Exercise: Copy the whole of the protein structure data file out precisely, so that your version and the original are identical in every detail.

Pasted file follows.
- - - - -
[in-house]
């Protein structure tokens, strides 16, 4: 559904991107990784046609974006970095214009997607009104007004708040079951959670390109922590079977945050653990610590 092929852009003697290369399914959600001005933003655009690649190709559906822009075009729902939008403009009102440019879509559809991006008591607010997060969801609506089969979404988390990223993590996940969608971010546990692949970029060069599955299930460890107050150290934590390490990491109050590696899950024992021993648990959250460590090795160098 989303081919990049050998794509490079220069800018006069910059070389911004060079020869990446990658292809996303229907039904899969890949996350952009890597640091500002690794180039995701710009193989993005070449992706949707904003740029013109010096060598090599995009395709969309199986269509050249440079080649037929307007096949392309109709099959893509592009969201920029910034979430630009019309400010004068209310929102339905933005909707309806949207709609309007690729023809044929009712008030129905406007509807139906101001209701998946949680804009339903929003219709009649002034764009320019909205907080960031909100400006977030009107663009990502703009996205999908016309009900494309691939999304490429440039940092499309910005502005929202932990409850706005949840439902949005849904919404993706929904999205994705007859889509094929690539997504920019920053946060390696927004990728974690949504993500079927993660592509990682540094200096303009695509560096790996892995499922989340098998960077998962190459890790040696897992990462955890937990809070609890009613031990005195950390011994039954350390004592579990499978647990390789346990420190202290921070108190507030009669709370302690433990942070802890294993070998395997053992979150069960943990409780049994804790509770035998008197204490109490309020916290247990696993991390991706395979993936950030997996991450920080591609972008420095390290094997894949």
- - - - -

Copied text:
[in-house]
């Protein structure tokens, strides 16, 4: 559904991107990784046609974006970095214009997607009104007004708040079951959670390109922590079977945050653990610590 092929852009003697290369399914959600001005933003655009690649190709559906822009075009729902939008403009009102440019879509559809991006008591607010997060969801609506089969979404988390990223993590996940969608971010546990692949970029060069599955299930460890107050150290934590390490990491109050590696899950024992021993648990959250460590090795160098 989303081919990049050998794509490079220069800018006069910059070389911004060079020869990446990658292809996303229907039904899969890949996350952009890597640091500002690794180039995701710009193989993005070449992706949707904003740029013109010096060598090599995009395709969309199986269509050249440079080649037929307007096949392309109709099959893509592009969201920029910034979430630009019309400010004068209310929102339905933005909707309806949207709609309007690729023809044929009712008030129905406007509807139906101001209701998946949680804009339903929003219709009649002034764009320019909205907080960031909100400006977030009107663009990502703009996205999908016309009900494309691939999304490429440039940092499309910005502005929202932990409850706005949840439902949005849904919404993706929904999205994705007859889509094929690539997504920019920053946060390696927004990728974690949504993500079927993660592509990682540094200096303009695509560096790996892995499922989340098998960077998962190459890790040696897992990462955890937990809070609890009613031990005195950390011994039954350390004592579990499978647990390789346990420190202290921070108190507030009669709370302690433990942070802890294993070998395997053992979150069960943990409780049994804790509770035998008197204490109490309020916290247990696993991390991706395979993936950030997996991450920080591609972008420095390290094997894949």